Aaron Pace, 22, of Gary, Ind. says that while attempting to donate blood at Bio-Blood Components, Inc., he was turned away during the interview process because he “appears to be a homosexual.” Pace admits that he might be a bit effeminate, but says that he’s not gay. He told the Chicago Sun Times, “I was humiliated and embarrassed. It’s not right that homeless people can give blood but homosexuals can’t. And I’m not even a homosexual.”
While Bio-Blood Components has not publicly commented on the incident, blood and plasma donation centers like it, including the Red Cross, are required to follow a 1983 Food and Drug Administration (FDA) policy that bans men who have sex at least once with another man since 1977 from giving blood. The policy was created in early days of the AIDS epidemic and, somewhat controversially, still stands.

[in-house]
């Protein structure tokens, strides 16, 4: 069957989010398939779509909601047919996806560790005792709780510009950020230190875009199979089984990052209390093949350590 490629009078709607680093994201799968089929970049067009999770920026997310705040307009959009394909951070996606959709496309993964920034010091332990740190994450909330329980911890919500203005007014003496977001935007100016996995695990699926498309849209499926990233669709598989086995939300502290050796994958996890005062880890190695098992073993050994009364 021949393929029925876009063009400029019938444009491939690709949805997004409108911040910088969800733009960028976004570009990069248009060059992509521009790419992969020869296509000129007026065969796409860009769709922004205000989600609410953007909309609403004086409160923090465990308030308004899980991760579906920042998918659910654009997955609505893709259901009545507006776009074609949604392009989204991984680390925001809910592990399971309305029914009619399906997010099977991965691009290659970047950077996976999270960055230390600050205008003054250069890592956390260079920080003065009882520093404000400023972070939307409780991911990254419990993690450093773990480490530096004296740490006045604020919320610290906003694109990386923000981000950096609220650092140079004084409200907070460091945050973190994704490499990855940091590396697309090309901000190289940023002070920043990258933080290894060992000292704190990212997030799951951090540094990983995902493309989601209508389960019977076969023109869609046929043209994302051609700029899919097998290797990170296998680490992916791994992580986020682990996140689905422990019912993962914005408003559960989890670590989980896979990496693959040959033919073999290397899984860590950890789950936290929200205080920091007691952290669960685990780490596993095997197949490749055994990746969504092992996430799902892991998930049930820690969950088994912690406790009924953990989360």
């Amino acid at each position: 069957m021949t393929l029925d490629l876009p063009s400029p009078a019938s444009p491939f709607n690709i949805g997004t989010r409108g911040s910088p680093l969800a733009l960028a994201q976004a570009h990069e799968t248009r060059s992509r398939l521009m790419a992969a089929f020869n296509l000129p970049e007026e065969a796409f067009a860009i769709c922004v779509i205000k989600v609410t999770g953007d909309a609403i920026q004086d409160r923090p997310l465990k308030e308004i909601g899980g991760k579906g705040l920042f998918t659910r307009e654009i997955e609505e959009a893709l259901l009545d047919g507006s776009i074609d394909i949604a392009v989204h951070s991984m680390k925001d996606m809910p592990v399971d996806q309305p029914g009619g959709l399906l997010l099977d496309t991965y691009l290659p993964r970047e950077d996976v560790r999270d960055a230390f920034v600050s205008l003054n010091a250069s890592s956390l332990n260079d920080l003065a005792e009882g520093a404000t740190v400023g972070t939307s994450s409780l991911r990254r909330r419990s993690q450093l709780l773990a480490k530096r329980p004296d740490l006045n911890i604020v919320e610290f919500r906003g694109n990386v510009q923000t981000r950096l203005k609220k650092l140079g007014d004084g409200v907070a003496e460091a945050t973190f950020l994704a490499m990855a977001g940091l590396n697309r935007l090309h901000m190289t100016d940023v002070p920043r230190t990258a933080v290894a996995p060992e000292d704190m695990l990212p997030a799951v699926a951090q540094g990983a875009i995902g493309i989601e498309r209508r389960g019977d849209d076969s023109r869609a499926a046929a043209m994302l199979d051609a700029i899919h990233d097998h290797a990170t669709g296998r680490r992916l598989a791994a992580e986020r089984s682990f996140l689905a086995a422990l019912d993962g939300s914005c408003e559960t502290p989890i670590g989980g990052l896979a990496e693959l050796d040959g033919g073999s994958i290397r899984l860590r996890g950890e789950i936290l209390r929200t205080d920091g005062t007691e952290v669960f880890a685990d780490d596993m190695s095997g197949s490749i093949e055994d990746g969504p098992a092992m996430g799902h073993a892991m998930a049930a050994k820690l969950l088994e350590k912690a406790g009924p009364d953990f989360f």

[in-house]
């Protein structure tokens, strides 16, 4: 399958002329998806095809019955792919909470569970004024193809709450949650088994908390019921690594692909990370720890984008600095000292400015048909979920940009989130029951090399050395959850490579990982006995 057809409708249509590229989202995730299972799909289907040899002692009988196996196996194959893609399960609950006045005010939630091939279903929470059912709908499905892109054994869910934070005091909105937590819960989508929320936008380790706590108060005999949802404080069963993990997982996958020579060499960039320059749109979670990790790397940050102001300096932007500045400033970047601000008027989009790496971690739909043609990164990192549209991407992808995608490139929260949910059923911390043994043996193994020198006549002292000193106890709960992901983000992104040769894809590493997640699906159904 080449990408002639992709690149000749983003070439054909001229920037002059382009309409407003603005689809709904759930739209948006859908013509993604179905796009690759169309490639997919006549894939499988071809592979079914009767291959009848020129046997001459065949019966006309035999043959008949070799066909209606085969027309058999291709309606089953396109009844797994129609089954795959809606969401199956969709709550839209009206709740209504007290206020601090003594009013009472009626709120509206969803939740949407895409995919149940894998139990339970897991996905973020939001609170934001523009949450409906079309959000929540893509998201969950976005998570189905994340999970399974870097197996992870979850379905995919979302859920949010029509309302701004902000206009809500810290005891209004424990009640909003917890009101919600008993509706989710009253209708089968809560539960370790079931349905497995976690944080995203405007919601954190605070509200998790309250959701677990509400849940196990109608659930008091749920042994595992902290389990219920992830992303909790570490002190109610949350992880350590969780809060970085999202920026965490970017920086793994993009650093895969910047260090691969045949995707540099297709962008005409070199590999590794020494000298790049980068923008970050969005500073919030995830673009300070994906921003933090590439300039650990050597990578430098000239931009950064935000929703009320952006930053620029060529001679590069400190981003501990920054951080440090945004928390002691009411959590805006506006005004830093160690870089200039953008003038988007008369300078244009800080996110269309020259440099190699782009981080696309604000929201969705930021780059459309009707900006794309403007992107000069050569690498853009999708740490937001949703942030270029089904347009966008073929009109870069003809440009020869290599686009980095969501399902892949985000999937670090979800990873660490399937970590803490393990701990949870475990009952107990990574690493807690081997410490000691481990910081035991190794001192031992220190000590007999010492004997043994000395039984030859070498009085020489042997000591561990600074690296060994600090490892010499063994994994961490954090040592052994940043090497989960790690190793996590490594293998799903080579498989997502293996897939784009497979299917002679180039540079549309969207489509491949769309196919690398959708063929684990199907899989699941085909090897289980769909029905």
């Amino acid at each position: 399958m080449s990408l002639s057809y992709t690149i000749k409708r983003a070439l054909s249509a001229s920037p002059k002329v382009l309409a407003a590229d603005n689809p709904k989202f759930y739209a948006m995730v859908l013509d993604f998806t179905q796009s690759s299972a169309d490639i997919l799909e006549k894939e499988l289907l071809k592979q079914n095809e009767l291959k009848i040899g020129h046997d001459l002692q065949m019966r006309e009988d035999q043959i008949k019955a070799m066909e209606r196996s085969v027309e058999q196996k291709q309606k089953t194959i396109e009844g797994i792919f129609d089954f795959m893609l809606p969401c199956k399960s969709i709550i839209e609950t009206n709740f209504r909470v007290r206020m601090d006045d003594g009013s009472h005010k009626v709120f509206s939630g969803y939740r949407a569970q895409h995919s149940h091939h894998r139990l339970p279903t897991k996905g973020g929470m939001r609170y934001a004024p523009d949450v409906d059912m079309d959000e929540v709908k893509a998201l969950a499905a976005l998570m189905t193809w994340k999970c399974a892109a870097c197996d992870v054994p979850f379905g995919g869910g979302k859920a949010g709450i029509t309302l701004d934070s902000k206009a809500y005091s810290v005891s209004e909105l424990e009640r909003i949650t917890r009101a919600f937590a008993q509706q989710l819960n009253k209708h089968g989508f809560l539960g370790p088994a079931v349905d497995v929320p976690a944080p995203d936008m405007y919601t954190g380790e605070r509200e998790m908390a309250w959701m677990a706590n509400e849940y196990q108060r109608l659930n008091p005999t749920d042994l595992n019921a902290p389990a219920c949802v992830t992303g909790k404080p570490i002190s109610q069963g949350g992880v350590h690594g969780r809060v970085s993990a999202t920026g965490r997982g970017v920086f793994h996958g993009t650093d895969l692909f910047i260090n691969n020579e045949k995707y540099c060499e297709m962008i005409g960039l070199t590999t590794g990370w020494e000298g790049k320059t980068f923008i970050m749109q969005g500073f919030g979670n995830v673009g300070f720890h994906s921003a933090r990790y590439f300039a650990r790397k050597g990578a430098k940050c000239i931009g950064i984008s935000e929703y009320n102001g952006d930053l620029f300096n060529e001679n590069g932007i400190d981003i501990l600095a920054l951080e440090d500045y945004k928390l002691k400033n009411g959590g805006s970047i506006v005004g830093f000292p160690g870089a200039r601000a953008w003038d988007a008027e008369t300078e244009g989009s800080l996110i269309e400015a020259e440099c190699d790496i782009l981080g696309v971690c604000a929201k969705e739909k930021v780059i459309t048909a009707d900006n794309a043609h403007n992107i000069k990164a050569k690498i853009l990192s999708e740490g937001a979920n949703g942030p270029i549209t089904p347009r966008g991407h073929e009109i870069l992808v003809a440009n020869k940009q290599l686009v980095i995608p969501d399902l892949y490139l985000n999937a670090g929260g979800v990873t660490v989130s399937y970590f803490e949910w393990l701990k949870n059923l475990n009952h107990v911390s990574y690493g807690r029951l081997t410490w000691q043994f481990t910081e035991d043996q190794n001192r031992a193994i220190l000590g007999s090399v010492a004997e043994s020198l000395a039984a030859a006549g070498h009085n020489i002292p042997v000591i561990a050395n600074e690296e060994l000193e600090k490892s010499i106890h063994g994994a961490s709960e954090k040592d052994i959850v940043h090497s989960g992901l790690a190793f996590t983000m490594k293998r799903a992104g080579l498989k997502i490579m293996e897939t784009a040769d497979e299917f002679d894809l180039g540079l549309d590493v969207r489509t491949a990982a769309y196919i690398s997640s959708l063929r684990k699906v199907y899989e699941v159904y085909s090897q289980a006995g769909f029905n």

Many gay activists, lawmakers and medical professionals, including the Red Cross, feel that it’s time to change the policy. In 1983, tests that screen blood for HIV were unavailable. Now, it is standard that all blood is tested for HIV, Hepatitis B and C, syphilis and other blood-borne pathogens.